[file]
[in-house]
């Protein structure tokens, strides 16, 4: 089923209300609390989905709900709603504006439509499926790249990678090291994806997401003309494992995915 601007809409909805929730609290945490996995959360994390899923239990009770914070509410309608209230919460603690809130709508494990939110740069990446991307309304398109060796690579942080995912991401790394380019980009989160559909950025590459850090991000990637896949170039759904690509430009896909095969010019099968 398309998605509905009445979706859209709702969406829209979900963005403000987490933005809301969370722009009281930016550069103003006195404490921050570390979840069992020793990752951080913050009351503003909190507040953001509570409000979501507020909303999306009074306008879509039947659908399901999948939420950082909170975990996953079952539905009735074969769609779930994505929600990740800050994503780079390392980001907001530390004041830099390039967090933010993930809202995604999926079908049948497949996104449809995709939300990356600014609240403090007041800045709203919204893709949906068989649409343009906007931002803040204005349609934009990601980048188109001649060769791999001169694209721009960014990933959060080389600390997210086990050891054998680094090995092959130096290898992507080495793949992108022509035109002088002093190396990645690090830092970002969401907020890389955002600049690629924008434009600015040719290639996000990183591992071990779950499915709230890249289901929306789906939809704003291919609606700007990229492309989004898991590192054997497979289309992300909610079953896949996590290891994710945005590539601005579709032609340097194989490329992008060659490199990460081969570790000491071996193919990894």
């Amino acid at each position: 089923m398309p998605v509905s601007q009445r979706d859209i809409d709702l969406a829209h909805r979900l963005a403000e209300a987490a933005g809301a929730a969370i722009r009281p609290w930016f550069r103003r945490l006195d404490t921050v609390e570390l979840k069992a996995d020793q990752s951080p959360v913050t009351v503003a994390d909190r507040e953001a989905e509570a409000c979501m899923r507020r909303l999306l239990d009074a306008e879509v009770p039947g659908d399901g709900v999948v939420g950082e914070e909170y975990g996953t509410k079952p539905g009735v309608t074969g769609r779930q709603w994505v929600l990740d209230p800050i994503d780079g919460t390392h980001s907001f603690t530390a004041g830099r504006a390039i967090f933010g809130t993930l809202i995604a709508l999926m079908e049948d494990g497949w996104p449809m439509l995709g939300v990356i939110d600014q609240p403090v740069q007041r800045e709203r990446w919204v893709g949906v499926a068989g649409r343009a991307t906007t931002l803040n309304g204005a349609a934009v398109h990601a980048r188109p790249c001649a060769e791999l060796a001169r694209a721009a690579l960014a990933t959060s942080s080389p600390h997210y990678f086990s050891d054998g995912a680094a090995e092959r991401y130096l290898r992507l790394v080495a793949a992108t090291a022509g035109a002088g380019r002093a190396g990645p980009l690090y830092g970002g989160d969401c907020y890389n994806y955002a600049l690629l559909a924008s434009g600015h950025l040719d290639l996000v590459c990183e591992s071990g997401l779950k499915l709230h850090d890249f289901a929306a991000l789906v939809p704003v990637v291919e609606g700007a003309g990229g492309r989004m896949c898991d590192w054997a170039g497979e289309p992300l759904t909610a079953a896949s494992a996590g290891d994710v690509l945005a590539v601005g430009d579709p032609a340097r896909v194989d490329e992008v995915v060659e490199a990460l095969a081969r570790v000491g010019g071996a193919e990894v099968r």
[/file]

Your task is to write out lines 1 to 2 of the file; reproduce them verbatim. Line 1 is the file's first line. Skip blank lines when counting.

[in-house]
């Protein structure tokens, strides 16, 4: 089923209300609390989905709900709603504006439509499926790249990678090291994806997401003309494992995915 601007809409909805929730609290945490996995959360994390899923239990009770914070509410309608209230919460603690809130709508494990939110740069990446991307309304398109060796690579942080995912991401790394380019980009989160559909950025590459850090991000990637896949170039759904690509430009896909095969010019099968 398309998605509905009445979706859209709702969406829209979900963005403000987490933005809301969370722009009281930016550069103003006195404490921050570390979840069992020793990752951080913050009351503003909190507040953001509570409000979501507020909303999306009074306008879509039947659908399901999948939420950082909170975990996953079952539905009735074969769609779930994505929600990740800050994503780079390392980001907001530390004041830099390039967090933010993930809202995604999926079908049948497949996104449809995709939300990356600014609240403090007041800045709203919204893709949906068989649409343009906007931002803040204005349609934009990601980048188109001649060769791999001169694209721009960014990933959060080389600390997210086990050891054998680094090995092959130096290898992507080495793949992108022509035109002088002093190396990645690090830092970002969401907020890389955002600049690629924008434009600015040719290639996000990183591992071990779950499915709230890249289901929306789906939809704003291919609606700007990229492309989004898991590192054997497979289309992300909610079953896949996590290891994710945005590539601005579709032609340097194989490329992008060659490199990460081969570790000491071996193919990894």